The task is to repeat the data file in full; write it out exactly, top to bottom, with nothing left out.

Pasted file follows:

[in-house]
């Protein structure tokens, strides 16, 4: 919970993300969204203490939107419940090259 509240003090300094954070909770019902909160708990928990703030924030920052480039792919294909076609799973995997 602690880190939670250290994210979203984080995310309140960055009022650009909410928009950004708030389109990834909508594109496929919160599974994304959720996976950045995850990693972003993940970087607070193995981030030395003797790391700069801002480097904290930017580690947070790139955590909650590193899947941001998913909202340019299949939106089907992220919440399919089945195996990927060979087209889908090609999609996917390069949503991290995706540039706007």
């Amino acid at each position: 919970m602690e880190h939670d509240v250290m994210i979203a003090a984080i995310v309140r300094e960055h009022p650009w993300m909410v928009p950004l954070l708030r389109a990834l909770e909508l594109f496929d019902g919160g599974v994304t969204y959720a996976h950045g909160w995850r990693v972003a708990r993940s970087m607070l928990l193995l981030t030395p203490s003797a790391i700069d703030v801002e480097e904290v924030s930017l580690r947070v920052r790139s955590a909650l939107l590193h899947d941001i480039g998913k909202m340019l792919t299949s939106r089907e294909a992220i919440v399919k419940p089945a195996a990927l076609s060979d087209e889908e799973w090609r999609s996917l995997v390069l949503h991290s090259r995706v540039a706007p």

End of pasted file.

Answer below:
[in-house]
């Protein structure tokens, strides 16, 4: 919970993300969204203490939107419940090259 509240003090300094954070909770019902909160708990928990703030924030920052480039792919294909076609799973995997 602690880190939670250290994210979203984080995310309140960055009022650009909410928009950004708030389109990834909508594109496929919160599974994304959720996976950045995850990693972003993940970087607070193995981030030395003797790391700069801002480097904290930017580690947070790139955590909650590193899947941001998913909202340019299949939106089907992220919440399919089945195996990927060979087209889908090609999609996917390069949503991290995706540039706007």
């Amino acid at each position: 919970m602690e880190h939670d509240v250290m994210i979203a003090a984080i995310v309140r300094e960055h009022p650009w993300m909410v928009p950004l954070l708030r389109a990834l909770e909508l594109f496929d019902g919160g599974v994304t969204y959720a996976h950045g909160w995850r990693v972003a708990r993940s970087m607070l928990l193995l981030t030395p203490s003797a790391i700069d703030v801002e480097e904290v924030s930017l580690r947070v920052r790139s955590a909650l939107l590193h899947d941001i480039g998913k909202m340019l792919t299949s939106r089907e294909a992220i919440v399919k419940p089945a195996a990927l076609s060979d087209e889908e799973w090609r999609s996917l995997v390069l949503h991290s090259r995706v540039a706007p």